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May 3, 2010 02:42 PM

Want to do a regional Italian cuisine food hop -- but where?

We're planning an Italian restaurant hop and want to hit a few different regional cuisines in one day. I know there are something like 22 different regional cuisines in Italy, but to simplify things, we're thinking about doing the Northern, Central and Southern cuisines. Does anyone have recommendations for restaurants that offer specific regional Italian fare (or certain menu items that deliver that)? We're willing and able to go to any nabe in any borough. Have metrocard, will eat.

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  1. For Northern Italian, specifically Venetian, try al di la trattoria in Park Slope. It's probably the best iteration of that region's cuisine in NYC and one of the best Italian restaurants in general.

    2 Replies
    1. re: micki

      I like Al di La very much, but its never seemed particularly Venetian to me. Northern italian yes.
      Ferdinandos Foccacceria and I think Joe's of Ave. U for sicilian street food - rice balls, panelle, etc.
      I think the Paneantico cafe on 14th St. around 64th also offers sicilian dishes.
      Di Faras for neapolitan style pizza as well as other dishes of that area.
      The thing is with Brooklyn, Italians came from all of the southern regions, Campania, Calabria, Apulia, Sicily, Molise - the neighborhoods can be all mixed up and most of the immigration was a while ago, and restaurant offerings have tended to get standardized so it can be difficult (for me at least) to say which region the so italian restaurants are identified with. Frankie's 457 is good.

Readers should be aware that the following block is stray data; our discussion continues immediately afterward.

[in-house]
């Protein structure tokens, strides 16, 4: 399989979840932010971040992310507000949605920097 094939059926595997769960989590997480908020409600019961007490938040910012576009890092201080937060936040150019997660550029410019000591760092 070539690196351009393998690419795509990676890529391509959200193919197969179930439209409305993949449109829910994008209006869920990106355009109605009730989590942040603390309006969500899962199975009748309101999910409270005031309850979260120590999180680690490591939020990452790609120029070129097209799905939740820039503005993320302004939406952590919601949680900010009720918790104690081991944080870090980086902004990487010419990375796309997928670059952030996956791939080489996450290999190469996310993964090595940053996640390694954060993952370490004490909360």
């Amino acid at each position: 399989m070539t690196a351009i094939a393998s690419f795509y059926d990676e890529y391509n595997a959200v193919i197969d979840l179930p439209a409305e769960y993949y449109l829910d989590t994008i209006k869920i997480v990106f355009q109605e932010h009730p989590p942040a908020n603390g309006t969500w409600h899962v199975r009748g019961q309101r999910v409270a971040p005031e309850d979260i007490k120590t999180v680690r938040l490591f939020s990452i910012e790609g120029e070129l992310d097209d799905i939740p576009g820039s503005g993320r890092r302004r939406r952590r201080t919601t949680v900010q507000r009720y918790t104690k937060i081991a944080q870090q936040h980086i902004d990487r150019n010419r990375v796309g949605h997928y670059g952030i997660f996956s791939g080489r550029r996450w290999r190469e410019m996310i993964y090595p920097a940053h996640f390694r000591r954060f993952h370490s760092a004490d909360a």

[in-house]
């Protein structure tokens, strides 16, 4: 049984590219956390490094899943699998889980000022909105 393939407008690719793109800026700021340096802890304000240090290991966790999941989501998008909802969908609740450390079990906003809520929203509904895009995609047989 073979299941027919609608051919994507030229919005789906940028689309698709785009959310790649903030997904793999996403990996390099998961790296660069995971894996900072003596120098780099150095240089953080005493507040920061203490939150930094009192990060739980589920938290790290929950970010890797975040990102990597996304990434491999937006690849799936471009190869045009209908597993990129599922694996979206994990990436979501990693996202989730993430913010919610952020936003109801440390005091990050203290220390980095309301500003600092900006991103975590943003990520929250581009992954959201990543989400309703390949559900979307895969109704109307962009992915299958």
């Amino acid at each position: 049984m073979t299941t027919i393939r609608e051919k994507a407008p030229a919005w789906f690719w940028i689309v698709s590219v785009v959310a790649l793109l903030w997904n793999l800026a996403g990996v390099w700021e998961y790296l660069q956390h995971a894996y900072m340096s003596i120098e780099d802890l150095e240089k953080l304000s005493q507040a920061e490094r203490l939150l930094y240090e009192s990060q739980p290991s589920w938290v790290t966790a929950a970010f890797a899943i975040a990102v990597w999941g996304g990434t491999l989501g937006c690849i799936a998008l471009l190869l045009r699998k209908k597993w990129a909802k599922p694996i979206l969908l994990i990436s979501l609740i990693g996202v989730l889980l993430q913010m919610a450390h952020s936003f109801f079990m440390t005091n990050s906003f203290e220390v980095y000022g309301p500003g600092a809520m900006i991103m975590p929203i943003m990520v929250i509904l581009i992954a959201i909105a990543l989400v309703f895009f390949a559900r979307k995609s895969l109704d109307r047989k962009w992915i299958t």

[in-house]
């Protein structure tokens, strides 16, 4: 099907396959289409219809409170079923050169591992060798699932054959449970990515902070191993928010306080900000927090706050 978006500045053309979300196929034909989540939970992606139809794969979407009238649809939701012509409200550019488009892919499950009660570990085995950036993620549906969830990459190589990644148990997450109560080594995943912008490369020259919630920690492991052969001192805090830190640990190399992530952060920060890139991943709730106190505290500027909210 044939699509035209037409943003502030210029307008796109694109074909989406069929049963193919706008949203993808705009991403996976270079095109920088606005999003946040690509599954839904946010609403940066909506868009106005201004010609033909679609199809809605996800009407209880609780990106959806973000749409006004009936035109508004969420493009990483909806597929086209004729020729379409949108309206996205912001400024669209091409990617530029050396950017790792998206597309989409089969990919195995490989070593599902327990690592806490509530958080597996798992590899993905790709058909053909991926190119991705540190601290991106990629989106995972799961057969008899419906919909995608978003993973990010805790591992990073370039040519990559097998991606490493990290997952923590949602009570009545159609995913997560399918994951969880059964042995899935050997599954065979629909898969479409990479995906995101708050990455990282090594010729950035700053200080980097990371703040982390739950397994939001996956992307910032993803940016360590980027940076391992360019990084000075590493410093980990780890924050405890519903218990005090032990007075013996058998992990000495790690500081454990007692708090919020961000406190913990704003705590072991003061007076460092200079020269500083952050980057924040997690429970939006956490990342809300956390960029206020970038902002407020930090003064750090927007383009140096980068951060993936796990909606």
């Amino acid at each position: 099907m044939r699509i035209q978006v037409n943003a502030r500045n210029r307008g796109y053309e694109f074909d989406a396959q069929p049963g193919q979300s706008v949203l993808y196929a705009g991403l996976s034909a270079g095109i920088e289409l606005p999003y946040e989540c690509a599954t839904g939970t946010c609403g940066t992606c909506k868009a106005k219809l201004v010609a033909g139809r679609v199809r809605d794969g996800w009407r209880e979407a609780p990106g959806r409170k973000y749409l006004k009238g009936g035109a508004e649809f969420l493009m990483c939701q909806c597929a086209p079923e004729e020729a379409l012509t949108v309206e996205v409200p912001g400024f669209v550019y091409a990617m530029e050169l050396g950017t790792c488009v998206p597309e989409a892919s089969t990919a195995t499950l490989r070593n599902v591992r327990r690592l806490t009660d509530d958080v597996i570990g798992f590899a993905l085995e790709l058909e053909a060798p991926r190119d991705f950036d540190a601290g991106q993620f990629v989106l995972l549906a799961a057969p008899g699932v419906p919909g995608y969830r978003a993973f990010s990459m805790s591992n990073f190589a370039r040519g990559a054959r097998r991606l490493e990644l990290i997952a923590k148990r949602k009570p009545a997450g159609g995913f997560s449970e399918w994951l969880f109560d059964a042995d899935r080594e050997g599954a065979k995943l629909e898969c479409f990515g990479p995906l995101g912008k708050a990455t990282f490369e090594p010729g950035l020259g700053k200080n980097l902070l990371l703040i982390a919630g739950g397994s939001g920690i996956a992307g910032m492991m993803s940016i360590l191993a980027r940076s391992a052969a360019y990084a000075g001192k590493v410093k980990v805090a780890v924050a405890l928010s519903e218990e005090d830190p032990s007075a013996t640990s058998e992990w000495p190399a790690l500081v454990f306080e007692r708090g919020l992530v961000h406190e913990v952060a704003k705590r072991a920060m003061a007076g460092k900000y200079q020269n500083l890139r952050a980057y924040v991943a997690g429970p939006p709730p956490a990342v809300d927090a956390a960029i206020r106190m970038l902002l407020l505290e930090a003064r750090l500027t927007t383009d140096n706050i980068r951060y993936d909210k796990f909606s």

Aliseo on Vanderbilt Ave offers food and wine of the Marche.
      I Trulli in the E. 20s at least historically offered food of Apulia.
      Olio e Vini in Clinton Hill at least initially claimed to be Tuscan - Im not sure now there are others in Manhattan/
      In the past there have been restaurants in Manhattan serving the food of Emilia-Romagna - im not sure at present.

      Good luck and hope that others can expand this list.

      665 Vanderbilt Ave, Brooklyn, NY 11238

      1. re: jen kalb

        I can't expand, but I can second Aliseo. A charming owner will help you select a wine, and the food is homey and delicious.

        665 Vanderbilt Ave, Brooklyn, NY 11238

    2. You've got your hands full. As Jen notes, most places blend regional flavors and styles, save those few that are clearly connected to one (I'm not counting pizzerie that might have both authentic Neapolitan pizze and other dishes). "Northern" cooking has usually meant any Italian food that was not traditionally "red", but now there's so much blurring, it's useless to search out "Central" regional cooking. If there even is such a broad category.
      There are places that make a point of distinct regional dishes.
      Rome/Lazio--Sandro's, Sora Lello, Quinto Quarto
      Sardinia--Cannonau (formerly Assenzio)
      Tuscany--I Coppi